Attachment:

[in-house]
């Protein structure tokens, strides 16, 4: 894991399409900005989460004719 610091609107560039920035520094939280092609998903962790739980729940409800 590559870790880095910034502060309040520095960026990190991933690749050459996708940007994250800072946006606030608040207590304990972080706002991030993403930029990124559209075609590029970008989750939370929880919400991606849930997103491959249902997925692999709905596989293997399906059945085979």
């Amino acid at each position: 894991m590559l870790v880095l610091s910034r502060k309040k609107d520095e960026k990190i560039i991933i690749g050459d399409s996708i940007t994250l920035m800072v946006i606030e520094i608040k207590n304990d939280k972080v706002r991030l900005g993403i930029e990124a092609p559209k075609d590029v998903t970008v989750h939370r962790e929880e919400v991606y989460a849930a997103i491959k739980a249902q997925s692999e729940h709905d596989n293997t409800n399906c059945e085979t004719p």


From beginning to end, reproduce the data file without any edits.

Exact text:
[in-house]
């Protein structure tokens, strides 16, 4: 894991399409900005989460004719 610091609107560039920035520094939280092609998903962790739980729940409800 590559870790880095910034502060309040520095960026990190991933690749050459996708940007994250800072946006606030608040207590304990972080706002991030993403930029990124559209075609590029970008989750939370929880919400991606849930997103491959249902997925692999709905596989293997399906059945085979």
């Amino acid at each position: 894991m590559l870790v880095l610091s910034r502060k309040k609107d520095e960026k990190i560039i991933i690749g050459d399409s996708i940007t994250l920035m800072v946006i606030e520094i608040k207590n304990d939280k972080v706002r991030l900005g993403i930029e990124a092609p559209k075609d590029v998903t970008v989750h939370r962790e929880e919400v991606y989460a849930a997103i491959k739980a249902q997925s692999e729940h709905d596989n293997t409800n399906c059945e085979t004719p």